I don’t know if this is helpful or funny, or both.
My pal John asked for my five best deck-making rules for newbies. Here’s what I emailed him, cleaned up a bit (language):
I’m not sure jokecraft is a word, but perhaps it should be.
Via Russell Davies, via the New York Times, I give you Jerry Seinfeld on his process for developing and refining a joke. It’s fantastic.
And in typical fashion, Mr. Davies has come up with something that I’ve been recycling/retelling to people near constantly over the last week: “It’s not complicated, it’s just hard.” (NB: complicated ≠ complex, and complex probably = hard. Right?)
And if you think about that for a minute, and read/believe in the thesis of this piece by The Economist on the end/slowing of innovation, you’d start to think that everything around us, everything that we do, isn’t nearly as complicated as it’s made out to be. It’s just hard to do right.
Not sure why, but this video popped into my head a few times recently. It’s worth a watch.
I’ve mentioned this before, but one of the core things I’m looking for in a Strategist is taste. And the shortest path to having great taste is having a really refined sense of empathy. My hypothesis is that you’ve got to train for it, too.
Do your strategies stretch out 120 years?
Didn’t think so.
This was drawn up in the 1980s by Rockwell International. It’s epic. And there’s too much here to go through, so I’ll encourage you to download the PDF, and start at a box that interests you, and work backward.
Have a great weekend.
Via the brilliant Josh Green.
Click to enlarge.
I love it when companies do things like this. They’ve been putting this kind of content up for a couple years now, and this seems the most realistic of the bunch, especially because it’s more about increased computing power (free-glide landings and enhanced, tighter routes) than massive changes to materials science.
We were at the south end of SFO’s long runways (28L & R) and this UAL 777 made the turn to get into takeoff position.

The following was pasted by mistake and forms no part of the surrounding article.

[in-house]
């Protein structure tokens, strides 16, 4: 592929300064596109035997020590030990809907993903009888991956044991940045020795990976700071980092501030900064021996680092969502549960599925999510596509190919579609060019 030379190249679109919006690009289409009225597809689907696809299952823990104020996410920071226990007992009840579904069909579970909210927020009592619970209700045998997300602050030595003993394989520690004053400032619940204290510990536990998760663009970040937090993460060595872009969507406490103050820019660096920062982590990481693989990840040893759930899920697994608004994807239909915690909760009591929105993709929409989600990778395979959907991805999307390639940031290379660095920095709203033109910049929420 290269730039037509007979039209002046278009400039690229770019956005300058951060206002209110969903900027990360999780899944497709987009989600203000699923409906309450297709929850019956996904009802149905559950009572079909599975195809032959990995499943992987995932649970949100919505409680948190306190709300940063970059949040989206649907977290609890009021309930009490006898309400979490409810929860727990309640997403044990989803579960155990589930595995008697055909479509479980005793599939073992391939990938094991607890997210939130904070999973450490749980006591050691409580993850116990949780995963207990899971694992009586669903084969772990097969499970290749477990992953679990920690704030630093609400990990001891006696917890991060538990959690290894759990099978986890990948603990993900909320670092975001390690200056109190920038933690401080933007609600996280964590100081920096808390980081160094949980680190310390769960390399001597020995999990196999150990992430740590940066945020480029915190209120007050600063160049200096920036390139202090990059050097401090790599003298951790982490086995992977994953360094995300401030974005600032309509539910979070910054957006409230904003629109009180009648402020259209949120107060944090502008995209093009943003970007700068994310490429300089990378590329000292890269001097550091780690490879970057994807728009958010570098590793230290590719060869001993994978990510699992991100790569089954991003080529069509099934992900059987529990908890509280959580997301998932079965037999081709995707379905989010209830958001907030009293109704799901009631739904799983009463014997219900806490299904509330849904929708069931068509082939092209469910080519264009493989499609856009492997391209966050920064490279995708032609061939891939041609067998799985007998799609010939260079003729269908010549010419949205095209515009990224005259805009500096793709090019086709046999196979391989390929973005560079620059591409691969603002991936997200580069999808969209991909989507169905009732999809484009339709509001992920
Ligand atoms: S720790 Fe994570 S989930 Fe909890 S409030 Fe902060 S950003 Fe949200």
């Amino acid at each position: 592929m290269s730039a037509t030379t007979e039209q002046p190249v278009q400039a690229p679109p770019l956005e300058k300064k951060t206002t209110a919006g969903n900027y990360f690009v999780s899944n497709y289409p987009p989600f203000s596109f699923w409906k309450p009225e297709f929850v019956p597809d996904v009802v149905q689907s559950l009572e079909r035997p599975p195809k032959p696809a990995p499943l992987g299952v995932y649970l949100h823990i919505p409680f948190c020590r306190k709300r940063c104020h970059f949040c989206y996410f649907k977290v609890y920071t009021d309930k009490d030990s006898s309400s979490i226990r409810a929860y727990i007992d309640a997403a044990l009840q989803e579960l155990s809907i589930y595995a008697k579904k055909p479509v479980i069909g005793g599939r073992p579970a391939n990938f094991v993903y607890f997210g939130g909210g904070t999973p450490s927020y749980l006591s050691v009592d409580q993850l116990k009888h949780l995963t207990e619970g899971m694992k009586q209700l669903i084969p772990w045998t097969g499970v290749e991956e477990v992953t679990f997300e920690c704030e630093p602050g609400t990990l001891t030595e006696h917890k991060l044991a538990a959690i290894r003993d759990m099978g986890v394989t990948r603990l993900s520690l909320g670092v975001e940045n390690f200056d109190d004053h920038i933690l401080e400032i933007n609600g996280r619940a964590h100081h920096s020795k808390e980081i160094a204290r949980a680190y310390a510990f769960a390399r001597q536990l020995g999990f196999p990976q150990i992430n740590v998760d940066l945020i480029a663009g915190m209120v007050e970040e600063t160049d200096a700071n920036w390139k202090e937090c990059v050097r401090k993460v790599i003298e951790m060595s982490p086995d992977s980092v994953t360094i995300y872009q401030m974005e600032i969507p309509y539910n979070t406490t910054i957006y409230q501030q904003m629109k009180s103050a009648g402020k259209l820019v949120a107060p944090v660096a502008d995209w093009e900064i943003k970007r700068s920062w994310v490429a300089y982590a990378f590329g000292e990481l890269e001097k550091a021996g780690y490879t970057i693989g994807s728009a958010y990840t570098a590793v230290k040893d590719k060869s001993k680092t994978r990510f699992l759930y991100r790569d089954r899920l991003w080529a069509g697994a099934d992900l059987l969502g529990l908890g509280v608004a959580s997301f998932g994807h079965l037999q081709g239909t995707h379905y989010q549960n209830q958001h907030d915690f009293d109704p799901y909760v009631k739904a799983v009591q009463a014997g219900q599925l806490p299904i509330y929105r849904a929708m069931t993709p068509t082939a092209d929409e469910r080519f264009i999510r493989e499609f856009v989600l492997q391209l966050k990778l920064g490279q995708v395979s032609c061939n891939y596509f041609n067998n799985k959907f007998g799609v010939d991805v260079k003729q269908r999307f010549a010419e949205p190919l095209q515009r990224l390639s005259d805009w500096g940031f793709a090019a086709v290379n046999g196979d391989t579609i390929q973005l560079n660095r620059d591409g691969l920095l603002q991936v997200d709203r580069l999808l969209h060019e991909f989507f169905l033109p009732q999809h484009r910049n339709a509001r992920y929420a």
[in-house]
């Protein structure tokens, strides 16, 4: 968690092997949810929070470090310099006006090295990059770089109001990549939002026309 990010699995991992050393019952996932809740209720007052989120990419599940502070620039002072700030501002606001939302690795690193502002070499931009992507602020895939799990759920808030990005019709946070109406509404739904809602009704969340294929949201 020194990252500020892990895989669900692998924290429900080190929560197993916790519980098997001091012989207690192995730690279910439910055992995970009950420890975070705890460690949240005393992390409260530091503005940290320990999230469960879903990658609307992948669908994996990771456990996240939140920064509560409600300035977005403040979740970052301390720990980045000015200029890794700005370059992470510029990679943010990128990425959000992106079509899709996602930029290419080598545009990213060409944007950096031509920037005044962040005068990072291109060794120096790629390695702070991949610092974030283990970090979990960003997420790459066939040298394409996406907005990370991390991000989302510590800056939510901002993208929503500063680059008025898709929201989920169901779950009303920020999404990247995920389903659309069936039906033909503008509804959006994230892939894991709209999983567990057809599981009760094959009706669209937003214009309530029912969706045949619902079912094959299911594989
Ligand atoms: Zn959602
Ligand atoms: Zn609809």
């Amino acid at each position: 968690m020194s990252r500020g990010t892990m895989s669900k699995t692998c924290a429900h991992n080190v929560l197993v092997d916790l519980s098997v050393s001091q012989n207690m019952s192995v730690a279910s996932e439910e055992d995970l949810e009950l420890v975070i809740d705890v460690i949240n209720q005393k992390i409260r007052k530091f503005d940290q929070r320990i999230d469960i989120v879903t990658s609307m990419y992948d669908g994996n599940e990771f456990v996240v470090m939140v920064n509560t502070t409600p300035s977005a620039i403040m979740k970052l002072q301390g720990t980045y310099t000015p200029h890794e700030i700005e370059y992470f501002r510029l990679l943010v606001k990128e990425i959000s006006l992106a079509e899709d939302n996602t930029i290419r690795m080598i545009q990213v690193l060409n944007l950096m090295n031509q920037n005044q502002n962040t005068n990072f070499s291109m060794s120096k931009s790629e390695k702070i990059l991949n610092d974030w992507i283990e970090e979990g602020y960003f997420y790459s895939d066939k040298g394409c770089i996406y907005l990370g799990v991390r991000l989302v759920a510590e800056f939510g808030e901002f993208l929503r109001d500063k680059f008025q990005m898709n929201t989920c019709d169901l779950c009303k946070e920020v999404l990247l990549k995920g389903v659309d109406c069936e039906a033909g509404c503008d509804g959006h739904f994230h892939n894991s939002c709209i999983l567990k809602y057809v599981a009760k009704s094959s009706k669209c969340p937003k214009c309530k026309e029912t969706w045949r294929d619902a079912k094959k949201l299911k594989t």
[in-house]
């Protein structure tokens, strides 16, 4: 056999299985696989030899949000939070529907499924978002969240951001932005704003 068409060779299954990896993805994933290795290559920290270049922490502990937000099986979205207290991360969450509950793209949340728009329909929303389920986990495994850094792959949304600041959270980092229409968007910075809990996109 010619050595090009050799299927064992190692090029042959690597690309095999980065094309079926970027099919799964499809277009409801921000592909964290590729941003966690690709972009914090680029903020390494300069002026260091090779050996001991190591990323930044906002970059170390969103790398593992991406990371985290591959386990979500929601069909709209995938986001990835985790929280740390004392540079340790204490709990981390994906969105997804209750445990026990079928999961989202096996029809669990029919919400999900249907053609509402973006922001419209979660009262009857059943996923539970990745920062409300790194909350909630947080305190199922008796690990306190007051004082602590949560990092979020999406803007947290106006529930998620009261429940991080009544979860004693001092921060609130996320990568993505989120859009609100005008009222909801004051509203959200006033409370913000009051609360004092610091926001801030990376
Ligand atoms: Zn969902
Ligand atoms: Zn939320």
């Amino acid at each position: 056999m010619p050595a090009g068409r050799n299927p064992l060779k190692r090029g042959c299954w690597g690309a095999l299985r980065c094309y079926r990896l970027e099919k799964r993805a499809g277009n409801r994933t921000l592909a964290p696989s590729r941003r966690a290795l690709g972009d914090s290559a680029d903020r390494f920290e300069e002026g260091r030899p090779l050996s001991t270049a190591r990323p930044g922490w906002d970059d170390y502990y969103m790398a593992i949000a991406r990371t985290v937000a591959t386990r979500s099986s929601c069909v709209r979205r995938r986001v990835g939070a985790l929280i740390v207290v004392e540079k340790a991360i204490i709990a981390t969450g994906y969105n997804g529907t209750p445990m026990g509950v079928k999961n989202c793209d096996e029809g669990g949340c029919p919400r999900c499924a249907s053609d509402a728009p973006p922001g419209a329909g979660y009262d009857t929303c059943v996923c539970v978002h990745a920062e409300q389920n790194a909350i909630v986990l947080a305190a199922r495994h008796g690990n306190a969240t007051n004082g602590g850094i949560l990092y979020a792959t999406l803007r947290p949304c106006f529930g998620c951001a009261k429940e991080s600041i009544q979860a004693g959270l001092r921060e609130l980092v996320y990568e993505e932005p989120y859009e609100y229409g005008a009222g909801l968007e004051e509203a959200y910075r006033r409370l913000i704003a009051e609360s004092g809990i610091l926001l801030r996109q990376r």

And then all of a sudden, this AF A340 appears out of nowhere (you can see how foggy it was in the previous picture). It hits the gas and goes around for another chance at landing. I have no idea if the pilots just got spooked or if I nearly saw Tenerife 2.0.
It was foggy.
There’s the AF A340 from before, finally landing.
I love seeing 747s take off.
And then – this time with empty runways – this BA 747 appears out of the fog and has to go around. This was the first time I’ve seen one plane abort a landing, let alone two.
Meanwhile, I thought this was cute.
And the BA came around for a successful landing.
So much truth, so much inspiration.
I don’t put much stock in the “sleep is for the unsuccessful” thing, but the idea that the best in every field work hard to perfect everything, every little detail, everything to the work…man, that’s powerful stuff.
I remember in college we used to really think about this kind of thing: managing our sleep, managing our food, the timing of our workouts, the people that we ran with, the order of operations for optimal race and workout days…everything was considered and pretty much mandated by a coach.
Since entering the adult work world, I’ve never once thought that way. Let alone lived by life with that kind of focused method.
Which is pretty weak, if you ask me.
I suppose most people, including myself, think “that kind of intensity is for professional athletes.”
Again, weak. Some folks in the creative and strategic world get paid like professional athletes, and their careers are significantly longer.
So my question, I guess, for myself and anyone who feels like being inspired today: where’s the focus?
Found via Mr. Plett.
I rather like this as a resolution for 2012.
Found in an email from Best Made.